When Cage returned to New York, he went back to work on his Harvard lectures, making no mention of his time in Nicasio. Weeks later, a cassette arrived from Eva Soltes at Bay Area Radio Drama, marked simply “J. Cage, How to Get Started.”  Cage acknowledged this likely contained his Nicasio presentation, and without further conversation the cassette was shelved. 

Long after Cage’s death, I rediscovered the recording in the archives of the John Cage Trust and set to work transcribing it. Having both the tape and transcription in hand, I approached Aaron Levy at Slought Foundation in Philadelphia to explore the possibility of a collaboration between our two organizations that might somehow extend its life. What resulted is a permanent interactive installation at Slought that enables the public to create their own realizations, adding yet another layer of recordings to the historical mix. A dedicated website was quickly created, which serves as an evolving digital repository and archive for the recordings being ongoingly generated.  

The website also hosts Cage’s introduction to the work as well as audio portions of his one and only performance.  Cage’s topics ran the gamut between nearly life-long interests on the one hand – silence (60), harmony (10), time (8) – and, on the other, emerging ideas about new compositions (1, 3).  His experiences at “Composer-to-Composer” are brought to bear on several (1, 2, 6), while others emphasize specific extant compositions, considered in the present tense (2, 4, 5, 7, 8, 9).  And more than two dozen individuals who were relevant to his thinking at the time are sprinkled throughout. Here's a little Wordle Cloud of all ten of Cage's extemporized texts:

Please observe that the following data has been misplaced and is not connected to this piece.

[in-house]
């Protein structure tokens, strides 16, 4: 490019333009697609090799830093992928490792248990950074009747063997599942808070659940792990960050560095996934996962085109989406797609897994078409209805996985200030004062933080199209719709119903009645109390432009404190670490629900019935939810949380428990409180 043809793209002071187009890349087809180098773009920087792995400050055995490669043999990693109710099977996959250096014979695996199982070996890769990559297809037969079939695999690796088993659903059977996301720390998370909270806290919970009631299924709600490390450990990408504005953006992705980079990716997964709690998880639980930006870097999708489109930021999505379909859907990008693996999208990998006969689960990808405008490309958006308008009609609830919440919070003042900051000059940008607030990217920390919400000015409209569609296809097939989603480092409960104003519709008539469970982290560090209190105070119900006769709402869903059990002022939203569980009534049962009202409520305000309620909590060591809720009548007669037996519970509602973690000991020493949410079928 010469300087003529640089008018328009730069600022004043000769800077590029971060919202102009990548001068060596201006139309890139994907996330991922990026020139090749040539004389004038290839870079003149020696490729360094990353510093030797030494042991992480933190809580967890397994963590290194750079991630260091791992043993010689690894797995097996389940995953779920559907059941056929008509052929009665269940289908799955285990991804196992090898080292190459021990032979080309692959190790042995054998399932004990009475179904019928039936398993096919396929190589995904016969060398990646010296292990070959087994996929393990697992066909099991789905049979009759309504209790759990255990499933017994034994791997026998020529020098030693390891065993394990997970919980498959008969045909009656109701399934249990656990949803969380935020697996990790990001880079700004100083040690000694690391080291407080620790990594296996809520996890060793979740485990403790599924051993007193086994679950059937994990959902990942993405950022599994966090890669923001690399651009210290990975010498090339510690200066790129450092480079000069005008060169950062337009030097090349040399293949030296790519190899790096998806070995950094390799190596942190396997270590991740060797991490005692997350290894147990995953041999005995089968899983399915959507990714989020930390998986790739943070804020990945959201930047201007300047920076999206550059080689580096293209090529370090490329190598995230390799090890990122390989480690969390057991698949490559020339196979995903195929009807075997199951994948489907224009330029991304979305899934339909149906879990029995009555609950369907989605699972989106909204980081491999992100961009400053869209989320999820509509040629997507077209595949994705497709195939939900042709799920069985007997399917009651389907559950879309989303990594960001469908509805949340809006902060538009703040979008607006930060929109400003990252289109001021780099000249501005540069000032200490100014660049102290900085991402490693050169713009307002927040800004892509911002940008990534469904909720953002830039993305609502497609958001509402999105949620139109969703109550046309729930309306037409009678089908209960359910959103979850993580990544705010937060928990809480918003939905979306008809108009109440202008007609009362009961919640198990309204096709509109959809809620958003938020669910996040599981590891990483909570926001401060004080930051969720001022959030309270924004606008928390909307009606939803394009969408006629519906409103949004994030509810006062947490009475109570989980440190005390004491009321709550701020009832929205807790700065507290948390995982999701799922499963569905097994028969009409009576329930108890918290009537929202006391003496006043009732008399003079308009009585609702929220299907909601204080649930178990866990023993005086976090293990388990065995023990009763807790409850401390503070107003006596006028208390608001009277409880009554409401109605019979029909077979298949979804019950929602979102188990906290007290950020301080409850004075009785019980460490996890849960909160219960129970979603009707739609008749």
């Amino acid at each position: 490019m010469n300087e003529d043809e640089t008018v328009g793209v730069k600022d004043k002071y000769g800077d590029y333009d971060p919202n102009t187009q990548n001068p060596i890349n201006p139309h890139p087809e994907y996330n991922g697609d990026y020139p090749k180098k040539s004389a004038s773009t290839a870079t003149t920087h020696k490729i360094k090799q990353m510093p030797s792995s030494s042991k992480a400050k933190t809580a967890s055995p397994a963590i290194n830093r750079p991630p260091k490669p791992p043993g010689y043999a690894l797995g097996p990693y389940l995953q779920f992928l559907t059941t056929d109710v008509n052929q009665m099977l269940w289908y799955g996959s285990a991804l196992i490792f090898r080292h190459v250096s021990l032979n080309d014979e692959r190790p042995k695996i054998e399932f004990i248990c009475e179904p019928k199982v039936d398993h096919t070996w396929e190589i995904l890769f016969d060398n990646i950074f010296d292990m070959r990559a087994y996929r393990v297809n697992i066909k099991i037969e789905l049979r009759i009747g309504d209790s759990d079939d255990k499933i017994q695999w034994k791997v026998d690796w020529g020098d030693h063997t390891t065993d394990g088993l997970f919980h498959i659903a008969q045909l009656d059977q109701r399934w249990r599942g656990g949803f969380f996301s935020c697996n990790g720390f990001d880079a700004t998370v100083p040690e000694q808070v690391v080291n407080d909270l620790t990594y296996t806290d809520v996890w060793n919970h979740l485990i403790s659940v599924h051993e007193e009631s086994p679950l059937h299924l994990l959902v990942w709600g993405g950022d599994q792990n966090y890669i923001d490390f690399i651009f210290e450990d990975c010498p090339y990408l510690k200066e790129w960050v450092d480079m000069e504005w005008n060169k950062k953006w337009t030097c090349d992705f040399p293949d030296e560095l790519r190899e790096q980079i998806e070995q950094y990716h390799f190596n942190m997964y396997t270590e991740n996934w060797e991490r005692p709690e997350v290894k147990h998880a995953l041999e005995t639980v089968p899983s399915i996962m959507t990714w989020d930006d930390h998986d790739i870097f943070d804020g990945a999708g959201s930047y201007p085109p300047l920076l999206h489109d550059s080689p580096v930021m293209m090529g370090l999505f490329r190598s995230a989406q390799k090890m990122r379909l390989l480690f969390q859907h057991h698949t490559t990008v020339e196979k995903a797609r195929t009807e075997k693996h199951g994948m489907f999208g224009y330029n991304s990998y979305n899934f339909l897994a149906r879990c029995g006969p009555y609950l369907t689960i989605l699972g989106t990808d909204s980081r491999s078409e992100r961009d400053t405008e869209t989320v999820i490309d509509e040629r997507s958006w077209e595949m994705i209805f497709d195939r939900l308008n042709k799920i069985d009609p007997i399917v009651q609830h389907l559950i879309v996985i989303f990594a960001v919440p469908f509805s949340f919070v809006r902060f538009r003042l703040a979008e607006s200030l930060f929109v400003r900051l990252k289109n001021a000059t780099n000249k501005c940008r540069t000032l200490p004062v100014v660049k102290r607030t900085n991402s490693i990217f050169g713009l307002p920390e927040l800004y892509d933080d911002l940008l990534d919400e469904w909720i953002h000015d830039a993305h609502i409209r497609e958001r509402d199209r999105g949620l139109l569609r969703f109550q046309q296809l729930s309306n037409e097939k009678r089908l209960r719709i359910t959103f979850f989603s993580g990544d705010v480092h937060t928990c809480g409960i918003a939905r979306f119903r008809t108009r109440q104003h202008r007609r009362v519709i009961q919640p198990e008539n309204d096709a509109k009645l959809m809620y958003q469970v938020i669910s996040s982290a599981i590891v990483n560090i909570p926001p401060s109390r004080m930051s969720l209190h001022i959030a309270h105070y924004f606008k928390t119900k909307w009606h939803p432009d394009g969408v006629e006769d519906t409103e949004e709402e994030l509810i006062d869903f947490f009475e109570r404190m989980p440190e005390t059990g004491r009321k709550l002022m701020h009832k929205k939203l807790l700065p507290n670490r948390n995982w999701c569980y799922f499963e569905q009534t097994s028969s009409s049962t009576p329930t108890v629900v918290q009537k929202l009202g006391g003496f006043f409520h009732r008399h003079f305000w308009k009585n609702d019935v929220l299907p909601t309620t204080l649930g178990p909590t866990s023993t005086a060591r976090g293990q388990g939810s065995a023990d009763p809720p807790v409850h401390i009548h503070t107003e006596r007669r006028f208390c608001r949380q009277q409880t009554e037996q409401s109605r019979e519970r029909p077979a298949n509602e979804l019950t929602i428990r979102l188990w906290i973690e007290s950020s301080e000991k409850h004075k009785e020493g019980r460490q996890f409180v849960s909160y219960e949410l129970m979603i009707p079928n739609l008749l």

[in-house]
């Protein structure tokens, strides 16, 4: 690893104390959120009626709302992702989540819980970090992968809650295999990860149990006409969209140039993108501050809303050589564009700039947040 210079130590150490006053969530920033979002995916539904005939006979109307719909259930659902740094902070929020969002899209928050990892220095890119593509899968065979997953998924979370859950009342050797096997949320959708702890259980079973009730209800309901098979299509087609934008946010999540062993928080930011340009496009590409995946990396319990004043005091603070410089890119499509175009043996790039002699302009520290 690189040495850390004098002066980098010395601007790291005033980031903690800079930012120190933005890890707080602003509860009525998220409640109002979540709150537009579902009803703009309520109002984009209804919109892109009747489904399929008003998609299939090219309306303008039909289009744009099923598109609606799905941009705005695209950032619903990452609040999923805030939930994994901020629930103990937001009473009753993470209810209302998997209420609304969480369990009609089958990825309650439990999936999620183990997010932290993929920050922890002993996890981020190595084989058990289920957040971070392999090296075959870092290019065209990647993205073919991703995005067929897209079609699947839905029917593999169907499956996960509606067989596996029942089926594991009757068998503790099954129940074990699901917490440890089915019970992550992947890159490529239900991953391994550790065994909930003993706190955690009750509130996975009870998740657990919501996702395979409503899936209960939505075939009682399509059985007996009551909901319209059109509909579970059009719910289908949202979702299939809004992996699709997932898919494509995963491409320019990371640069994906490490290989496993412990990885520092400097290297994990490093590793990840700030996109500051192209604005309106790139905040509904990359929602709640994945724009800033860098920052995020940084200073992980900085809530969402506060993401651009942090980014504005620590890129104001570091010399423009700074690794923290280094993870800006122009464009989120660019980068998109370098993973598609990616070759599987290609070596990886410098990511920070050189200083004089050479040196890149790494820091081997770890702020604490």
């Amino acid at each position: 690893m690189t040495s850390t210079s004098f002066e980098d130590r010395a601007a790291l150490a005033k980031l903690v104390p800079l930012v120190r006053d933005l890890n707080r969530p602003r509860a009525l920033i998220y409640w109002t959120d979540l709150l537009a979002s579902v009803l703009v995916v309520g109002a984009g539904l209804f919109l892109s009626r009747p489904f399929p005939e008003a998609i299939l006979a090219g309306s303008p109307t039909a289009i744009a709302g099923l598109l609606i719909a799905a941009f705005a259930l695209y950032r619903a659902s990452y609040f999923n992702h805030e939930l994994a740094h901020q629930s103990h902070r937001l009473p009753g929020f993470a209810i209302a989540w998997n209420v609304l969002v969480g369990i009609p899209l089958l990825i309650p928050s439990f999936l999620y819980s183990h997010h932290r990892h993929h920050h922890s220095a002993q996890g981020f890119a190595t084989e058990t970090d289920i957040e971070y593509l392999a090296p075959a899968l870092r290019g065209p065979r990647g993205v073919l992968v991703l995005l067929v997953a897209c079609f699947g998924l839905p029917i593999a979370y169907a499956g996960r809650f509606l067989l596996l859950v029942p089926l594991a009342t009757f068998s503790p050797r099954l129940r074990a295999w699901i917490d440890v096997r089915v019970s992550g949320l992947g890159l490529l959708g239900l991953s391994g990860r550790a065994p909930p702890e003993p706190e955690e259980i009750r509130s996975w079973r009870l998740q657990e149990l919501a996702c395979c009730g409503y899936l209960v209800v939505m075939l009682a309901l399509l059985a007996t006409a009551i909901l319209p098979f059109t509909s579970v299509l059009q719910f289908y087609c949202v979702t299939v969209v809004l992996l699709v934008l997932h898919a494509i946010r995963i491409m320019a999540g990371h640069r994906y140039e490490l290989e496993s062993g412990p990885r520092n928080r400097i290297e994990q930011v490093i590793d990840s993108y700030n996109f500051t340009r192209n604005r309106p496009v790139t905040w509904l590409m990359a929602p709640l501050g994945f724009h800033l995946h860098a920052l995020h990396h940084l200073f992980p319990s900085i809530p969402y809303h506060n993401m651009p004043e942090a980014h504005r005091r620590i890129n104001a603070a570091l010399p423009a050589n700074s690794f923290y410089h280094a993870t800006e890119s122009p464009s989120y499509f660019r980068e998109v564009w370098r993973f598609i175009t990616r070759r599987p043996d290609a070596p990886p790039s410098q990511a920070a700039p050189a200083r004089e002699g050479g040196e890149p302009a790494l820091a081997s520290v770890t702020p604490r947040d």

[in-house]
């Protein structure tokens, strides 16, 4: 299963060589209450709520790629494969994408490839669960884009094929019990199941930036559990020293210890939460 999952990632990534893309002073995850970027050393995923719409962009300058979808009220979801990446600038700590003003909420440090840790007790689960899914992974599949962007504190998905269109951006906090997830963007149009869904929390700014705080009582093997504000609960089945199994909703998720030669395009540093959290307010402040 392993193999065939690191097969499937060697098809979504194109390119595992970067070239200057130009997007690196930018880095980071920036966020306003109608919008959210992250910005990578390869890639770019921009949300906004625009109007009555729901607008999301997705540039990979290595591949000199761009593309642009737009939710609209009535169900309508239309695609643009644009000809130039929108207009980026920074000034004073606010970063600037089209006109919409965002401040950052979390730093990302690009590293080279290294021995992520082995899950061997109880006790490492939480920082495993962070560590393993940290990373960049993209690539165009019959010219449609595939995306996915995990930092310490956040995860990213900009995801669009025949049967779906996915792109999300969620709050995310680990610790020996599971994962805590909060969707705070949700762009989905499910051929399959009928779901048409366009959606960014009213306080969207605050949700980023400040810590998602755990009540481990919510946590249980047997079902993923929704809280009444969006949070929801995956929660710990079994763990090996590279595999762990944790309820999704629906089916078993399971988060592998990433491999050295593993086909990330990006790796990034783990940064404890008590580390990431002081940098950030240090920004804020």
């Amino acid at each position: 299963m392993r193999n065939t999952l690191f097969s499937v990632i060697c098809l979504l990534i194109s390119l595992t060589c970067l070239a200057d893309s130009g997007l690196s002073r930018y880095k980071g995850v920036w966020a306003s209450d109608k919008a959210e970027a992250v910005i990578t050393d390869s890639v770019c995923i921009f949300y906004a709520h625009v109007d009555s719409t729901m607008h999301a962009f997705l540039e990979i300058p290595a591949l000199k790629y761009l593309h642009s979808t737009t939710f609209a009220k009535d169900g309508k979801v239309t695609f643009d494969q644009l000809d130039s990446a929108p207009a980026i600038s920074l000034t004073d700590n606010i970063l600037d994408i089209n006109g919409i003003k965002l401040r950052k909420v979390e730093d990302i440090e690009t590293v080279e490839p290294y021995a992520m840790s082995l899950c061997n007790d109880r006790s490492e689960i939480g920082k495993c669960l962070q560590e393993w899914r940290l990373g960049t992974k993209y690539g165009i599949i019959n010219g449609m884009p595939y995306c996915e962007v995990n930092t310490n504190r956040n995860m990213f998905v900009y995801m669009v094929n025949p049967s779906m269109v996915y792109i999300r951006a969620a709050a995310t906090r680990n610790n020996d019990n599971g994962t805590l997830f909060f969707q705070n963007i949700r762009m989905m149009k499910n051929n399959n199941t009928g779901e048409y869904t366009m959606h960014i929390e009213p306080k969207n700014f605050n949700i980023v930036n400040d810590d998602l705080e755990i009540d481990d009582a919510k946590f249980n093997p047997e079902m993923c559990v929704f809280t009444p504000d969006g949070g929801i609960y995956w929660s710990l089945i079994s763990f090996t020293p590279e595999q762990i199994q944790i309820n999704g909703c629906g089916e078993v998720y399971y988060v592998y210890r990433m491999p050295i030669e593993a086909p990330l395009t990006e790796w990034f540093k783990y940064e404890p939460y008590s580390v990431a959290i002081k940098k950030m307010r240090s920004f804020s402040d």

To date, we’ve performed the work live, with the public, several times, most recently April 8-9, 2016, here at Bard College, in the Conservatory of Music’s Bito Auditorium. Participants were Roger Berkowitz, Olive Carrollhach, David Degge, Brian Dewan, John Kelly, Chris Mann, Pauline Oliveros, Jamie Parry, and Bobby Previte.  Our usual technical team -- Aaron Levy and myself, curators/producers, Peter Price, collaborating sound engineer, and Ken Saylor, staging and design -- was augmented by Emily Martin, photographer, and Seth Chrisman, a composer and resident sound engineer at Bard.

The realizations were stupendous and remarkably different!  While these are all available on our website, to whet your appetite I've included three here, randomly selected:

And just for fun, 

Pauline Oliveros (who was present at Cage's performance in Nicasio and who garnered a standing ovation at Bard)

How to Get Started is an amazing work, both to hear and to perform.  Realizations are as distinct as snowflakes, and always disarmingly honest and complex.  Each reveals the performer's willingness to share, and to experiment with thinking out loud.  To arrange a visit to Slought, or to schedule your own realization, click here.

All photos ©Emily Martin

Laura Kuhn